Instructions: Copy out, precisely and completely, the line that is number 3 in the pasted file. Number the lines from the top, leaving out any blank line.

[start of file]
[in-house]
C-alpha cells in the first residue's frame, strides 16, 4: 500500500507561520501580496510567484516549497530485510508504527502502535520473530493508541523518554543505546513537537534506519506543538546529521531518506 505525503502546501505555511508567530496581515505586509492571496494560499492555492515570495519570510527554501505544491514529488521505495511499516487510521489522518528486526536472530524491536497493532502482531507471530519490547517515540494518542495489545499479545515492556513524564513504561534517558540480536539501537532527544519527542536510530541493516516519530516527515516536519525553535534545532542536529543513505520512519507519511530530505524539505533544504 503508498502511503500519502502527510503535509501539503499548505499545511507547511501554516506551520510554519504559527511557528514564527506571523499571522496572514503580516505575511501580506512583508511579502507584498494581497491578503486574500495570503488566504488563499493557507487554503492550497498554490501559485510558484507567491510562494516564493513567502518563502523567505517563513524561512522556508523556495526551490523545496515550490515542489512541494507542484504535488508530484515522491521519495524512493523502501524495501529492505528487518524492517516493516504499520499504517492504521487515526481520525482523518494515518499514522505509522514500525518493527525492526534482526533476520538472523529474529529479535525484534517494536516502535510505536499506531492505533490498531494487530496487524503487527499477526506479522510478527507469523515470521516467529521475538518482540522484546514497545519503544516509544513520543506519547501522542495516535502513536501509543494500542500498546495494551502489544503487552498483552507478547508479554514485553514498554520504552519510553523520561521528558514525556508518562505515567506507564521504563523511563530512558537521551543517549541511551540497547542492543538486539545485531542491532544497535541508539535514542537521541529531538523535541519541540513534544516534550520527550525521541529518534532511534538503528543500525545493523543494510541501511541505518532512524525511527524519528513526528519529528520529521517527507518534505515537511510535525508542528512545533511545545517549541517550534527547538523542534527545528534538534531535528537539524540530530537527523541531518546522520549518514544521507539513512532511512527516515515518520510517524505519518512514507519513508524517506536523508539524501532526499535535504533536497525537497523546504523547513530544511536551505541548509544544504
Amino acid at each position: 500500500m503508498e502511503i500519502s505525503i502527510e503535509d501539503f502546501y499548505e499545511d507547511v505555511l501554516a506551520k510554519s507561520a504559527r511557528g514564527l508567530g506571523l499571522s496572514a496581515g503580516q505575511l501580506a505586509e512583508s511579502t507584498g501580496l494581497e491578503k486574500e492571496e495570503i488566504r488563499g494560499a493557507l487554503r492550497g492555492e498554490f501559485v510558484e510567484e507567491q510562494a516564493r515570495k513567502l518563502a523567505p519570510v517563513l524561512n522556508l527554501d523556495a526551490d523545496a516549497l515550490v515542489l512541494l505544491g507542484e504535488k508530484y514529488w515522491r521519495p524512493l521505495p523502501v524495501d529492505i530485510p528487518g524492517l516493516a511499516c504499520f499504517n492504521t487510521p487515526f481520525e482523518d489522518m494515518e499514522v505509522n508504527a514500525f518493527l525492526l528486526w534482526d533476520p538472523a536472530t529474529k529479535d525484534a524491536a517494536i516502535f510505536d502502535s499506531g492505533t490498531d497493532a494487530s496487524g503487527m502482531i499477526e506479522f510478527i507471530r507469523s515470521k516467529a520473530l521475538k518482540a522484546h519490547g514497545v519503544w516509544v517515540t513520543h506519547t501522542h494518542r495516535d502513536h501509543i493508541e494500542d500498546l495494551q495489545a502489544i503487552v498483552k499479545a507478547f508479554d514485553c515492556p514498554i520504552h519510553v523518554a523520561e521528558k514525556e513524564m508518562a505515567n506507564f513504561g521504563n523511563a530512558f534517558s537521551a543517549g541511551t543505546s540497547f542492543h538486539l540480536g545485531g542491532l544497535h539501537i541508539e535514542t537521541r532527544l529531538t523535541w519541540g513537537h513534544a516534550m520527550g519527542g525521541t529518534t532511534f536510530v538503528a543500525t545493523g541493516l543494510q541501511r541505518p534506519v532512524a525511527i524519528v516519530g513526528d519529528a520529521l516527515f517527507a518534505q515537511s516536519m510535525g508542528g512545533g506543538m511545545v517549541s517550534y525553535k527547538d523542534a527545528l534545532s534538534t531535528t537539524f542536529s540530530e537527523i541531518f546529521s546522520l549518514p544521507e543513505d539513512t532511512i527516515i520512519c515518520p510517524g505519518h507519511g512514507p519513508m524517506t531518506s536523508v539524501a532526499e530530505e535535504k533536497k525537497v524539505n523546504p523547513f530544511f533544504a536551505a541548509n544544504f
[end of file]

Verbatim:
Amino acid at each position: 500500500m503508498e502511503i500519502s505525503i502527510e503535509d501539503f502546501y499548505e499545511d507547511v505555511l501554516a506551520k510554519s507561520a504559527r511557528g514564527l508567530g506571523l499571522s496572514a496581515g503580516q505575511l501580506a505586509e512583508s511579502t507584498g501580496l494581497e491578503k486574500e492571496e495570503i488566504r488563499g494560499a493557507l487554503r492550497g492555492e498554490f501559485v510558484e510567484e507567491q510562494a516564493r515570495k513567502l518563502a523567505p519570510v517563513l524561512n522556508l527554501d523556495a526551490d523545496a516549497l515550490v515542489l512541494l505544491g507542484e504535488k508530484y514529488w515522491r521519495p524512493l521505495p523502501v524495501d529492505i530485510p528487518g524492517l516493516a511499516c504499520f499504517n492504521t487510521p487515526f481520525e482523518d489522518m494515518e499514522v505509522n508504527a514500525f518493527l525492526l528486526w534482526d533476520p538472523a536472530t529474529k529479535d525484534a524491536a517494536i516502535f510505536d502502535s499506531g492505533t490498531d497493532a494487530s496487524g503487527m502482531i499477526e506479522f510478527i507471530r507469523s515470521k516467529a520473530l521475538k518482540a522484546h519490547g514497545v519503544w516509544v517515540t513520543h506519547t501522542h494518542r495516535d502513536h501509543i493508541e494500542d500498546l495494551q495489545a502489544i503487552v498483552k499479545a507478547f508479554d514485553c515492556p514498554i520504552h519510553v523518554a523520561e521528558k514525556e513524564m508518562a505515567n506507564f513504561g521504563n523511563a530512558f534517558s537521551a543517549g541511551t543505546s540497547f542492543h538486539l540480536g545485531g542491532l544497535h539501537i541508539e535514542t537521541r532527544l529531538t523535541w519541540g513537537h513534544a516534550m520527550g519527542g525521541t529518534t532511534f536510530v538503528a543500525t545493523g541493516l543494510q541501511r541505518p534506519v532512524a525511527i524519528v516519530g513526528d519529528a520529521l516527515f517527507a518534505q515537511s516536519m510535525g508542528g512545533g506543538m511545545v517549541s517550534y525553535k527547538d523542534a527545528l534545532s534538534t531535528t537539524f542536529s540530530e537527523i541531518f546529521s546522520l549518514p544521507e543513505d539513512t532511512i527516515i520512519c515518520p510517524g505519518h507519511g512514507p519513508m524517506t531518506s536523508v539524501a532526499e530530505e535535504k533536497k525537497v524539505n523546504p523547513f530544511f533544504a536551505a541548509n544544504f